Barry Everingham can be described as the ultimate name dropper and with good reason! After a lifetime in the media he has interviewed hundreds of celebrities, covered many major events and in his spare time has played with the rich and famous.
His beat has been Australia, England, the United States, Spain, most of Europe, Singapore, Hong Kong, The Phillipines – he even travelled to Moscow on the trans Siberian Express and covered Christina Onassis’ first wedding
Years later an American TV network sent him to London for the wedding of Prince Edward to Sophie Rhys Jones. The old Melbourne Herald had him go to John Elliott’s marriage to Amanda Bayles at St Johns Toorak. At the other end of the scale he was at Joyce Grenfell’s Memorial Service in Westminster Abbey.
Everingham’s career took him to the ABC, Australian United press, Murdoch’s Australian papers, the News Limited bureaux in Canberra and London.
He was a political commentator for Channel 10, Sydney’s Radio 2UE, Melbourne’s 3AW and 3UZ, he was Canberra “stringer” for UPI and the Hindustan Times of New Delhi.
For most of the 1980’s he was Mode magazines “mouth from the south” and his column “Everingham’s High Life in the Deep South” became a must read.
In New York, he became the “royal guru” for MSNBC, Extra! and Court TV, appearing on the late Johnnie Cochran’s law show.
In 1985 he wrote, and Bantam published, the unofficial biography of the royal renegade, Princess Michael of Kent: “MC, the Adventures of a Maverick Princess”.
He has been covering the comings and goings of the British royal family since 1979 and has become an acknowledged “royal watcher”, a description he hates.
He believes his foray into reporting came about by a throw away in his final year at school. In a round robin class discussion he swayed off the beaten track and injected an opinion on a subject not on the agenda. His teacher sighed deeply and said: "Everingham, your mind is a cess pool of trivia, you really should be a reporter!".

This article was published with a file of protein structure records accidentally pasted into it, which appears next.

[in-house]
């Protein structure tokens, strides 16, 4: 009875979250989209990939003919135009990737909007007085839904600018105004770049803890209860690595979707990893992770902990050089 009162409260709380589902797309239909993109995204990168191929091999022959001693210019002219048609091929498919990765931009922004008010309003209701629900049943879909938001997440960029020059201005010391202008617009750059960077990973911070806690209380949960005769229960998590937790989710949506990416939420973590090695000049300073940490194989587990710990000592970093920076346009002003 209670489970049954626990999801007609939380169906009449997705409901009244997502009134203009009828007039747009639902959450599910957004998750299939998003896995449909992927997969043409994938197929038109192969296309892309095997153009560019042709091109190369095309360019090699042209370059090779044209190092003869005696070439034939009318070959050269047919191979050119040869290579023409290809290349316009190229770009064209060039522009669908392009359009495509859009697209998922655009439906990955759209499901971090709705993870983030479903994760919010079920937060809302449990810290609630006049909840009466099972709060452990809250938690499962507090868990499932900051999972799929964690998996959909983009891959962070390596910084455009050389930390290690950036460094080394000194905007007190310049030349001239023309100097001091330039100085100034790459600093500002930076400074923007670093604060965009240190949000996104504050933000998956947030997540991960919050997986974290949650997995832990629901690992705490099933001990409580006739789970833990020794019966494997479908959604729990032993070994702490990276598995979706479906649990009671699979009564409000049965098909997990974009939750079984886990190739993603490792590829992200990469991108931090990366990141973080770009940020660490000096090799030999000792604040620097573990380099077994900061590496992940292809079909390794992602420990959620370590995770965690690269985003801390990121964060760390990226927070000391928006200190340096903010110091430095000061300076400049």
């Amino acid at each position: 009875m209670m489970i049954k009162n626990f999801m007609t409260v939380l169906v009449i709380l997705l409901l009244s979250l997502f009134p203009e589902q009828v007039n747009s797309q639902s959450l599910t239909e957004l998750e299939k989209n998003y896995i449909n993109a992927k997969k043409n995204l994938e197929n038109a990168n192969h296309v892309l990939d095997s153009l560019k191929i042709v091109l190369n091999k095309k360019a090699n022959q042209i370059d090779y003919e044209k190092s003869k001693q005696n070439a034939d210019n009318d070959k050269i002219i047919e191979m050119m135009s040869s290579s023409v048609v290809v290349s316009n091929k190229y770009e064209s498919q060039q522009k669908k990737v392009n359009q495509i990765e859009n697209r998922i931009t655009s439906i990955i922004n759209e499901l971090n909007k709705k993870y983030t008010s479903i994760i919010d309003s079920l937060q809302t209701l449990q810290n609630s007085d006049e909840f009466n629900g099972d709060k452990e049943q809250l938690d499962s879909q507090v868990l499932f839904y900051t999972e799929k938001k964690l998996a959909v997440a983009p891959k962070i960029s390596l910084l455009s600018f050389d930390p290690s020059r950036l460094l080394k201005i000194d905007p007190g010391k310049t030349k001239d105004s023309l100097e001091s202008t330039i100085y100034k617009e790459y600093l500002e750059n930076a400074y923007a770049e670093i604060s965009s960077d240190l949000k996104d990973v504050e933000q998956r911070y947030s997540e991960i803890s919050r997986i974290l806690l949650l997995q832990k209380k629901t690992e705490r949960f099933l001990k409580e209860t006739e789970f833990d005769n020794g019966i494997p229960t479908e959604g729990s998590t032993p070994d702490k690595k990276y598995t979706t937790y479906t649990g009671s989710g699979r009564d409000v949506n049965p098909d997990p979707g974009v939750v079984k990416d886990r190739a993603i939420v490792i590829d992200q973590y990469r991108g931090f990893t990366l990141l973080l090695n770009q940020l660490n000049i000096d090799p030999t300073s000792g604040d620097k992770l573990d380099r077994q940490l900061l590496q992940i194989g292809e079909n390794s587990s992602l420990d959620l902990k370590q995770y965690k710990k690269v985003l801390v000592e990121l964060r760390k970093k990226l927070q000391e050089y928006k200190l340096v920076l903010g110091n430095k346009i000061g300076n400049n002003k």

He was commanded to dance with former Phillipines first lady Imelda Marcos at a party given in Sydney by Lady (Mary) Fairfax.
He says: "A huge colonel from Imelda’s entourage approached me and said 'the first lady of The Phillipines would like to dance with you'. I took it more as a command than a request!”
Queen Elizabeth told him to be as “naughty as you like” when at a party on board “Brittania” in Kuwait Harbour , the monarch quizzed him about the new palace of the Sultan of Oman where had met the Omani ruler a week earlier.
He met Princess Margaret at the house of one of her European royal cousins and they often met on many later occasions.
In London, Princess Alexandra recalled meeting Barry’s wife, Avril, at a Government House lunch. “Please give her my love”, the Princess said "and tell her I still remember that pretty red hat she wore at lunch”.
Barry recalls two early brushes with celebrity – his grandmother, the beautiful Sydney identity, Mrs John Henderson Jay, took him for afternoon tea with Gladys Moncreif, a musical comedy star of yesteryear.
In Perth, where he and his mother were holidaying, they encountered Dr H. V. Evatt in the foyer of their hotel.
"Bert Evatt walked over to my mother, kissed her on the cheek and said: 'how lovely to see you. And this boy is your son?'"
"I was blown away," he admits.
And in the great Depression, his parents took in Jill Perryman’s parents and sister – and a life long friendship developed. Jill’s sister, the late Dianna Perryman was famous actor, their mother Dot, a stunningly beautiful J C Williamson “show-girl” and father Bill, an actor, singer and radio indentity.
These days, Barry Everingham operates a niche public relations consultancy.
Read about Barry's favourite pioneering Australian family here.
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